Financial profiles of EMC and Dell
Previously in this series, we discussed Dell’s plan to resort to the debt market to finance its proposed acquisition of EMC Corporation . Let’s see how much debt and cash they hold individually.
EMC had $7.4 billion and $7.7 billion in debt and cash, respectively, on its books as of June 2015. Factset reports that Dell had $11.7 billion in debt as of September 2015. But unlike Dell, which is junk-rated from both Standard & Poor’s and Moody’s Investors Service, EMC enjoys investment-grade credit rating.
But EMC’s relatively low debt profile and investment-grade rating augurs well for Dell, which went private through leverage buyout worth $25 billion in 2013. Also, leveraged loans are seen in a positive light compared to bonds because they are backed by corporate assets.
As the graph above shows, the data till July 2015 shows that the current year has already exceeded 2014’s acquisition-related issuance volumes. If this pace continues, a 64% year-over-year growth is expected in 2015.
The current deals highlight the trends prevailing in the economy when leading companies are taking advantage of low-interest rates to acquire companies in the rapidly growing areas of cloud, mobile, security big data to spur growth.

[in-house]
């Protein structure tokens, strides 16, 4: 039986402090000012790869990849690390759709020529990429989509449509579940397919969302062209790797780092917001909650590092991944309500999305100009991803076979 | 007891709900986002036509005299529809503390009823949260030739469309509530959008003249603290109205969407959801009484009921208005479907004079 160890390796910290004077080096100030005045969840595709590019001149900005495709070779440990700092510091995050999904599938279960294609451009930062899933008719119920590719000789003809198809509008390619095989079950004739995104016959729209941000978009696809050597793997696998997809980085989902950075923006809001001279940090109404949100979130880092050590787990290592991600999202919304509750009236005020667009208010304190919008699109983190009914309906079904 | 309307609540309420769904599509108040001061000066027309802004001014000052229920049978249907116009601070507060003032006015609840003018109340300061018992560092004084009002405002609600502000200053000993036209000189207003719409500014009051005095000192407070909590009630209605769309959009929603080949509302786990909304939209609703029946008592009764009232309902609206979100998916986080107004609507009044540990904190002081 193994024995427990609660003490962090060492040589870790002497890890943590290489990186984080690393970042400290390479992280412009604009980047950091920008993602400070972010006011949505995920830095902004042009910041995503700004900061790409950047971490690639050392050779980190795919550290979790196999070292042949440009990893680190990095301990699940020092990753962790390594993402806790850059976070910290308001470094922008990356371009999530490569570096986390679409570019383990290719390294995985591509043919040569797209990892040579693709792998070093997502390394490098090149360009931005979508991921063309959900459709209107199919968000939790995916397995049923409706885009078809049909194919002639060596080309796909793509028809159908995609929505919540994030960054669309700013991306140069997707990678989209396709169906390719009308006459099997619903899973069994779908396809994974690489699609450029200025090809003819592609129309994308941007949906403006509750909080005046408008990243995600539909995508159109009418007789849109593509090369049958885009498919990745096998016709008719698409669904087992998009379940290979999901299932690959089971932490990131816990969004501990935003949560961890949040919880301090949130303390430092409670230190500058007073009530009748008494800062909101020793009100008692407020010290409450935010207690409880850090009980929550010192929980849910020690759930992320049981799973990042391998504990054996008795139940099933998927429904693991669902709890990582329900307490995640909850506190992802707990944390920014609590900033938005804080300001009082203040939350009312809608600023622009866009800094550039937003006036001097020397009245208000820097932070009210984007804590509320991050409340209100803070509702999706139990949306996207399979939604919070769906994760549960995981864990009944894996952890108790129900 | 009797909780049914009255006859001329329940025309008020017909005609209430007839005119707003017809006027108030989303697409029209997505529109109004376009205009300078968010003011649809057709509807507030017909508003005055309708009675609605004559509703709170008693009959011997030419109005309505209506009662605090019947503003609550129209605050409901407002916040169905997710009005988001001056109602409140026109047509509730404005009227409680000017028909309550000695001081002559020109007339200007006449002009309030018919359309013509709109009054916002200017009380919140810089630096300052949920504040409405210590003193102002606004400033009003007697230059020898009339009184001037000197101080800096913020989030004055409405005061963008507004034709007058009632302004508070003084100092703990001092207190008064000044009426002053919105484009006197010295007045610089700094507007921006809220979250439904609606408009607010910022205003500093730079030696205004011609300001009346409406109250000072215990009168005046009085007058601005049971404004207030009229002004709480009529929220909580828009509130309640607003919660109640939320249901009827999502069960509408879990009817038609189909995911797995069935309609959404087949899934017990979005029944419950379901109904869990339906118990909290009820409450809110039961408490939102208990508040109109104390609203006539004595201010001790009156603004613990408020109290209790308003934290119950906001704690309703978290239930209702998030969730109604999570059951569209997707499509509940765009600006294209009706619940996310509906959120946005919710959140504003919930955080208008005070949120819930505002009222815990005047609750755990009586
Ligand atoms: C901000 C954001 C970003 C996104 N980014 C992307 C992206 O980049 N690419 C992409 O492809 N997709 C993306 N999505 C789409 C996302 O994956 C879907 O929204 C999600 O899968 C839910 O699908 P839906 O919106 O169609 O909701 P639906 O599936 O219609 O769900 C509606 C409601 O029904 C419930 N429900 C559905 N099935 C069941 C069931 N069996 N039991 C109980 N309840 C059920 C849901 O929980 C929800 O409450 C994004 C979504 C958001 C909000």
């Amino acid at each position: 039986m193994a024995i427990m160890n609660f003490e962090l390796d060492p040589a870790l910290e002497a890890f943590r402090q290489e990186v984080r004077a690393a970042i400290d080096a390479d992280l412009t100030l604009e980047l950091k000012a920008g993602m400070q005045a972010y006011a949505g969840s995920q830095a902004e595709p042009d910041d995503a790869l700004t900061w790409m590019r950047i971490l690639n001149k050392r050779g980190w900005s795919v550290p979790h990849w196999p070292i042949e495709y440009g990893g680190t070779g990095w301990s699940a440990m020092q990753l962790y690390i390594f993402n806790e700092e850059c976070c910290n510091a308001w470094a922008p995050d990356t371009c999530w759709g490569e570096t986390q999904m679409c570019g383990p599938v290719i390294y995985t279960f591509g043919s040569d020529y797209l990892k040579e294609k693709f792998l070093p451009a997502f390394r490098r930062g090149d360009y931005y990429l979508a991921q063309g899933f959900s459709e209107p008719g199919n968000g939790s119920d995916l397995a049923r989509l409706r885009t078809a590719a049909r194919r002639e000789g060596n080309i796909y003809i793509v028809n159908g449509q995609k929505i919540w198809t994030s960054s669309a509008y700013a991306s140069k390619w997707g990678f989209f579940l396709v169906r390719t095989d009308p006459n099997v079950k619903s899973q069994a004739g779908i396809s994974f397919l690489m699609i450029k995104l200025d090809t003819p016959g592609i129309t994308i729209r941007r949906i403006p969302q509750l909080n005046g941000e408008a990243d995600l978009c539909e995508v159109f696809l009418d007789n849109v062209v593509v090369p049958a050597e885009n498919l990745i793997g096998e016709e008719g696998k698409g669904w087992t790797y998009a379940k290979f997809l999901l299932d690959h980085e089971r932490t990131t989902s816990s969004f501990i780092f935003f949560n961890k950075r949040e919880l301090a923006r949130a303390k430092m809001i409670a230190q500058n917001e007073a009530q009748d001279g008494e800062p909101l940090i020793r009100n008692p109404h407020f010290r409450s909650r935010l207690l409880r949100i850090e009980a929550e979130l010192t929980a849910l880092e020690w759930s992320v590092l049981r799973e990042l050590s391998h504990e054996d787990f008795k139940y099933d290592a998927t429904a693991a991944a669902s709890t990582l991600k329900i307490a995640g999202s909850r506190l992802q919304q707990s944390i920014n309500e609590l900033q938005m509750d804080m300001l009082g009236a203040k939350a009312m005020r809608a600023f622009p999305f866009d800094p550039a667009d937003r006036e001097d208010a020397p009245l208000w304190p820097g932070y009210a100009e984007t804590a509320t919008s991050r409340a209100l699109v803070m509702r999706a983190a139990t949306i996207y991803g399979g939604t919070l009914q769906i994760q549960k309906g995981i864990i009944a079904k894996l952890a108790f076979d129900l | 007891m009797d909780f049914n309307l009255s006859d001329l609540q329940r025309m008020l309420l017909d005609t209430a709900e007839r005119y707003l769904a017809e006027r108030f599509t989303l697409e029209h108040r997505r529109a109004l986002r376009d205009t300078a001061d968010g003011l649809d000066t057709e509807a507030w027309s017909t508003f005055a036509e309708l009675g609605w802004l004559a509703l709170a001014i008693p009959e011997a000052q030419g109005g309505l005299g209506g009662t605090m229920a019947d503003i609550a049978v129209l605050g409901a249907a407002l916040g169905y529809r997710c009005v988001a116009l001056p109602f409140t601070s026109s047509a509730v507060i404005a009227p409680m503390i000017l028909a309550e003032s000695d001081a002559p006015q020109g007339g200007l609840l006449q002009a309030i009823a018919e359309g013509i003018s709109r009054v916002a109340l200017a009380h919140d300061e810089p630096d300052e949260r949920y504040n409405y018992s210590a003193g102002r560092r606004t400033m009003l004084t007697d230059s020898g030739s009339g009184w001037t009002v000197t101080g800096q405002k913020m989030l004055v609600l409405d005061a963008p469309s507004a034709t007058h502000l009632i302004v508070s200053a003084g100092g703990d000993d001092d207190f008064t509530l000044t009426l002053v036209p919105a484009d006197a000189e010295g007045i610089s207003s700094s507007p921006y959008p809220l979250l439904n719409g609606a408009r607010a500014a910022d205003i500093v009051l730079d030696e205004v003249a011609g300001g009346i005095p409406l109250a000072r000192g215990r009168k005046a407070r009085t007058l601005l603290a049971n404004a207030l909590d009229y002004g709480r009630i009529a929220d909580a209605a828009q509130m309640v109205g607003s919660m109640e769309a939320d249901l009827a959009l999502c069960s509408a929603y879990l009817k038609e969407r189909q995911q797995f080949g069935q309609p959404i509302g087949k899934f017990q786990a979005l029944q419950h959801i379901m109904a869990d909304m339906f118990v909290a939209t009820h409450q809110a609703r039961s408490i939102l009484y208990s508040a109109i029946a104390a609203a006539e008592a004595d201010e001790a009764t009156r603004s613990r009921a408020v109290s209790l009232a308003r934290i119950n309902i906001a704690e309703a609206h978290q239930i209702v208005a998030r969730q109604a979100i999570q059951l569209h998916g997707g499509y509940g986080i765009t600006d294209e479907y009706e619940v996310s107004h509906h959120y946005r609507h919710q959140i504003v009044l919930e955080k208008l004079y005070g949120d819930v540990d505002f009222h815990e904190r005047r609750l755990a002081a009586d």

Apart from the acquisition, companies are also resorting to bond sales to fund their share buybacks and dividends policies. The proceeds from some of the largest bond issuances in 2015—namely, from Microsoft Corporation (MSFT), Qualcomm (QCOM), and Oracle Corporation (ORCL)—were directed toward share repurchases and dividends.
Sluggishness in the PC market
Dell claims to hold third place in world computer manufacturing. As we have discussed on other MR series, sluggishness in the consumer PC market has forced companies to look for newer, greener pastures to fuel their growth. Dell is no different, which is why through the proposed EMC acquisition, it appears to be aiming to develop scalability in the rapidly growing market for cloud-based data services.
The Hewlett-Packard Company (HPQ), the second-largest PC manufacturer in the world, is also heading toward a split, and IBM (IBM) already sold its PC segment to China-based (MCHI) Lenovo, almost a decade ago.
You can consider investing in the SPDR S&P 500 (SPY) to gain exposure to the technology sector. The ETF invests about 18% of its holdings in the technology sector.